The IP addressing process can be statically configured or automatically assigned. In this video, you’ll learn about the components of an IP address, special IP addresses, DHCP addressing, and APIPA configurations.
If you’re configuring IPv4 on a computer, then you need to configure three very important addresses. The first address is an IP address. This is an address that uniquely identifies this device on the network. If you look at your IP address, and it’s a number like 192.168.1.165, that is the unique address that nobody else on your network has. This is how other devices will address or send information to your computer.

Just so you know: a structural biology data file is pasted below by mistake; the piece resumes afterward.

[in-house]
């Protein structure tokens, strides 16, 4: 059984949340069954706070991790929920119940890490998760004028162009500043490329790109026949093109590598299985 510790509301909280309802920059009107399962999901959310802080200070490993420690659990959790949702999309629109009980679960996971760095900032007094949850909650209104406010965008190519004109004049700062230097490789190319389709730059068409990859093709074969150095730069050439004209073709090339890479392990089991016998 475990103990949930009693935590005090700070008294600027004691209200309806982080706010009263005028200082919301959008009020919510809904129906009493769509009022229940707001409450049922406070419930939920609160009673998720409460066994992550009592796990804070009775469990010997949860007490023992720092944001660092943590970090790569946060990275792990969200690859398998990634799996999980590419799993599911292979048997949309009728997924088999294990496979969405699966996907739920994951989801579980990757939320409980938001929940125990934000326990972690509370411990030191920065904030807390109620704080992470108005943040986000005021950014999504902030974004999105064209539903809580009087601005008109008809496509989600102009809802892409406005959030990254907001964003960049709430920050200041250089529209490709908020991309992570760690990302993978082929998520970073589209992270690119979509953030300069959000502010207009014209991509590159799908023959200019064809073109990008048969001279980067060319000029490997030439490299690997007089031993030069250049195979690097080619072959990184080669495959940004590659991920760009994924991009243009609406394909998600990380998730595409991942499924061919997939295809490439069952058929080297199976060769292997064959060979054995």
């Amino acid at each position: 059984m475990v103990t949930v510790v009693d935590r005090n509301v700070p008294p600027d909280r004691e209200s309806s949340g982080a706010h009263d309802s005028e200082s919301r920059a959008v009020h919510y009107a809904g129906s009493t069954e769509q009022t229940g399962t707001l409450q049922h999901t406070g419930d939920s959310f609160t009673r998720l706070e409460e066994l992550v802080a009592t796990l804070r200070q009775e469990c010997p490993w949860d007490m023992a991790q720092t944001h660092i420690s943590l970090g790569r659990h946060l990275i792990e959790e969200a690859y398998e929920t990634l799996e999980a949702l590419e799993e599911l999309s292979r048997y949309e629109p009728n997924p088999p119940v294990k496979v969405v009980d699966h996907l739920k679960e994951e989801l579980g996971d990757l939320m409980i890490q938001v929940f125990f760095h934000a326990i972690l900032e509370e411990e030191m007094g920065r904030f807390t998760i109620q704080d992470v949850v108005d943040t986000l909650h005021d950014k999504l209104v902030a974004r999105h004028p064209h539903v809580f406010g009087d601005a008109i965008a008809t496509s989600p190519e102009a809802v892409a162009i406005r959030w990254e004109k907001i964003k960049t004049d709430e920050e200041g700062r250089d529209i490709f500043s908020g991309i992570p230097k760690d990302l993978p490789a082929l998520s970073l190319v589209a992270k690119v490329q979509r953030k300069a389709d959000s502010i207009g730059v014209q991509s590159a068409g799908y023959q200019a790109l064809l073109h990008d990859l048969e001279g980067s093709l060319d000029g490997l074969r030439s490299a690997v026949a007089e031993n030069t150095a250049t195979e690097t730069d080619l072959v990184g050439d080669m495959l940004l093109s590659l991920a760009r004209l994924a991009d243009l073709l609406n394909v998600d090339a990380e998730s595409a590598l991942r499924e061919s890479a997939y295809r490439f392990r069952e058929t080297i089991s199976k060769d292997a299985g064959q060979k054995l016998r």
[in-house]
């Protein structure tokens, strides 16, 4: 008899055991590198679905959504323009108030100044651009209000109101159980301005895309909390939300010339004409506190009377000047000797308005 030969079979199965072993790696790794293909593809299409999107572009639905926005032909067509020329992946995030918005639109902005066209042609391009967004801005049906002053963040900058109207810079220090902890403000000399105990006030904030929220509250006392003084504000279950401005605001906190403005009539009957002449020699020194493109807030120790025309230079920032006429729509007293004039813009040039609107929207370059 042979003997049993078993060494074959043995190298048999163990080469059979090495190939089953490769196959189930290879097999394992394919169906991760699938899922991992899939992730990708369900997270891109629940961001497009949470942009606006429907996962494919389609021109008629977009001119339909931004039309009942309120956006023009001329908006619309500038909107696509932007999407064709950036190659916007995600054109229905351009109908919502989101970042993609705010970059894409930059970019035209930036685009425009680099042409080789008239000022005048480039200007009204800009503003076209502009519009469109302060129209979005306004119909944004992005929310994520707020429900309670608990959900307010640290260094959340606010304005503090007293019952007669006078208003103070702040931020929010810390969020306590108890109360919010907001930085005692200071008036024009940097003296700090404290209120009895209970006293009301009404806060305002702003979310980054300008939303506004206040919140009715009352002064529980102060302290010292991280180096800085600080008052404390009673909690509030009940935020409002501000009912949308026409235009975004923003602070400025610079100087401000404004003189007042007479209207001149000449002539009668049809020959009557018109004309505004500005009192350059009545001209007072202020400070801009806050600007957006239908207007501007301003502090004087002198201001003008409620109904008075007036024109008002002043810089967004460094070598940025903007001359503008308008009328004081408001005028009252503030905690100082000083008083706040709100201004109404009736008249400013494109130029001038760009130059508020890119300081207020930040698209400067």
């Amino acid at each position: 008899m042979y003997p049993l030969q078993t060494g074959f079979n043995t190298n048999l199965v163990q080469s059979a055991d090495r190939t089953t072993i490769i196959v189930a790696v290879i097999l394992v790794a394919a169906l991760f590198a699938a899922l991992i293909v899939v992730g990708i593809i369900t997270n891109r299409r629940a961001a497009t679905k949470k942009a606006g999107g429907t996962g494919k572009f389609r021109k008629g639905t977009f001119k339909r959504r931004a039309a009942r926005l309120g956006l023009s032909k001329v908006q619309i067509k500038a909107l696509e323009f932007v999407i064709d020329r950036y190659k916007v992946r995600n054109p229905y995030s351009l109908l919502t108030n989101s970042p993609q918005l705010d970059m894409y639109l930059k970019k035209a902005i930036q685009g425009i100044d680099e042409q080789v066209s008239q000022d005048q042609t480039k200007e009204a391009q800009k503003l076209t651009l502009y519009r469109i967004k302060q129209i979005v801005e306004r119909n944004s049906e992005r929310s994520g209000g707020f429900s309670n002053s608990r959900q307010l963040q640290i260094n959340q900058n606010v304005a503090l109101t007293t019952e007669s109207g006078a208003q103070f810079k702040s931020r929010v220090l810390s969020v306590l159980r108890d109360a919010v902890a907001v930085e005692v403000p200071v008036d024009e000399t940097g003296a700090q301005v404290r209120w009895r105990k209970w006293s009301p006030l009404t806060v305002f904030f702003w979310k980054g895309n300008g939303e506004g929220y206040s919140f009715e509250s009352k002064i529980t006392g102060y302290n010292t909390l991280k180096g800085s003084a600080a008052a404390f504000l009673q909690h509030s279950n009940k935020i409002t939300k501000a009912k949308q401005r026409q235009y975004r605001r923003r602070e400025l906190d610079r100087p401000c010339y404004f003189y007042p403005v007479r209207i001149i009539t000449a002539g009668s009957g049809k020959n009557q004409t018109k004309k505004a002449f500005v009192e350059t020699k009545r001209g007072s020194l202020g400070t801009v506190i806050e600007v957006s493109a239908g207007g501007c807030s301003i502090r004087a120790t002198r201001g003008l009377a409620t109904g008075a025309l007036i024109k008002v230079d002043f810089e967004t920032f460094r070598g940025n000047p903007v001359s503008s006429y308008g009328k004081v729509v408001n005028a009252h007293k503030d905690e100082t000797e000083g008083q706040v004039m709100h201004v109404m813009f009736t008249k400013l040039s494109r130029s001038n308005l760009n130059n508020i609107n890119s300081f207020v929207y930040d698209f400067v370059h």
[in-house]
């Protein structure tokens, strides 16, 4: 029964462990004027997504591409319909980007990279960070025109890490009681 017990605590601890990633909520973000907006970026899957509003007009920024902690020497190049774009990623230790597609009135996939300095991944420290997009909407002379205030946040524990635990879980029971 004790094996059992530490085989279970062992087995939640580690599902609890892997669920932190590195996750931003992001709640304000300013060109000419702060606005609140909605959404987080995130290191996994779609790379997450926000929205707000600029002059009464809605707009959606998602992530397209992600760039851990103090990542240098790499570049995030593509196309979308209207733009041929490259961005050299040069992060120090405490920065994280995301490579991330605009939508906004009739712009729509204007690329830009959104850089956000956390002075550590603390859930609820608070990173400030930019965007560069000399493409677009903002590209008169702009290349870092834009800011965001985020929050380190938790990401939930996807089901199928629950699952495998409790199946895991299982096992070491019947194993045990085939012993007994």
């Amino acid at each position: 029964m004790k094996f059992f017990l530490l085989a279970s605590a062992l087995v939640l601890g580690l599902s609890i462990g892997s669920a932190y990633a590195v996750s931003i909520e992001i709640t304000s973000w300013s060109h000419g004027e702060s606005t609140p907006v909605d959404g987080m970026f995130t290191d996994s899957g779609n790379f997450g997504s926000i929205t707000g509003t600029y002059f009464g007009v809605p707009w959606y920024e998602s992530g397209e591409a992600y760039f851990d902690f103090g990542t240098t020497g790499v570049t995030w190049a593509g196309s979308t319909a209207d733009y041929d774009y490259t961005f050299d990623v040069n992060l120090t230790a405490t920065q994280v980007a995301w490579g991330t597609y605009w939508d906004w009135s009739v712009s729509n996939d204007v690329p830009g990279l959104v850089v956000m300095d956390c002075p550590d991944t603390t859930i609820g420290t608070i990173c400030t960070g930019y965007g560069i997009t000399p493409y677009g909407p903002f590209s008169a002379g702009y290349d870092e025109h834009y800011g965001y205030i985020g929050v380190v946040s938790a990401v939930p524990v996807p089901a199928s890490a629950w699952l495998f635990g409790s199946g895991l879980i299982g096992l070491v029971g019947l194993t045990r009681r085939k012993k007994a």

The second important configuration setting is the subnet mask. This is a mask that commonly looks like 255.255.255.0, or some other combination of numbers that makes up the subnet mask. This is a number that is used in conjunction with your IP address so that your device understands what IP subnet it happens to live on. This is important when you’re trying to route outside of your local IP subnet, and you need to send information to a default gateway. If your computer doesn’t know what subnet it’s on, then it doesn’t know what information should be communicated locally and what information should be sent to your default gateway. So we make sure we configure our subnet mask so that your device knows exactly where this data should be sent.